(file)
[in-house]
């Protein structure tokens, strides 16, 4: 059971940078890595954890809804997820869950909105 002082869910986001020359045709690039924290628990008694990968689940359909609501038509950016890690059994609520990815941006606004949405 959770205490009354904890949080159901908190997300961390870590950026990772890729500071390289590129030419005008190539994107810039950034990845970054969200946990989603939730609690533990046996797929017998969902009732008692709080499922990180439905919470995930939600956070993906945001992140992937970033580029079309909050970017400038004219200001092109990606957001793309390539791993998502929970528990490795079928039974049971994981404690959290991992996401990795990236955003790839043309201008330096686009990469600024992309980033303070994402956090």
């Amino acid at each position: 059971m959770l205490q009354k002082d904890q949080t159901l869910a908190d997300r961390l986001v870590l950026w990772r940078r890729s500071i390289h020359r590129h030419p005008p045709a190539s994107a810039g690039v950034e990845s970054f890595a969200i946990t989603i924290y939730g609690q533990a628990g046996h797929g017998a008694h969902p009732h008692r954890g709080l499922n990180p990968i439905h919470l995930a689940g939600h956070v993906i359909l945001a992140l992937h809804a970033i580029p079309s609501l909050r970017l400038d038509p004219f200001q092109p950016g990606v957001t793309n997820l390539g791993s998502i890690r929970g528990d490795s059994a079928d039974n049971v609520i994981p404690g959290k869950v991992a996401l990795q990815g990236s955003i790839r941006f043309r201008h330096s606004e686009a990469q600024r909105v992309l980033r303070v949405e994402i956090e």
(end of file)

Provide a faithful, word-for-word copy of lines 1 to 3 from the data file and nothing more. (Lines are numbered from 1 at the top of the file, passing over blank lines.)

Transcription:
[in-house]
């Protein structure tokens, strides 16, 4: 059971940078890595954890809804997820869950909105 002082869910986001020359045709690039924290628990008694990968689940359909609501038509950016890690059994609520990815941006606004949405 959770205490009354904890949080159901908190997300961390870590950026990772890729500071390289590129030419005008190539994107810039950034990845970054969200946990989603939730609690533990046996797929017998969902009732008692709080499922990180439905919470995930939600956070993906945001992140992937970033580029079309909050970017400038004219200001092109990606957001793309390539791993998502929970528990490795079928039974049971994981404690959290991992996401990795990236955003790839043309201008330096686009990469600024992309980033303070994402956090």
């Amino acid at each position: 059971m959770l205490q009354k002082d904890q949080t159901l869910a908190d997300r961390l986001v870590l950026w990772r940078r890729s500071i390289h020359r590129h030419p005008p045709a190539s994107a810039g690039v950034e990845s970054f890595a969200i946990t989603i924290y939730g609690q533990a628990g046996h797929g017998a008694h969902p009732h008692r954890g709080l499922n990180p990968i439905h919470l995930a689940g939600h956070v993906i359909l945001a992140l992937h809804a970033i580029p079309s609501l909050r970017l400038d038509p004219f200001q092109p950016g990606v957001t793309n997820l390539g791993s998502i890690r929970g528990d490795s059994a079928d039974n049971v609520i994981p404690g959290k869950v991992a996401l990795q990815g990236s955003i790839r941006f043309r201008h330096s606004e686009a990469q600024r909105v992309l980033r303070v949405e994402i956090e």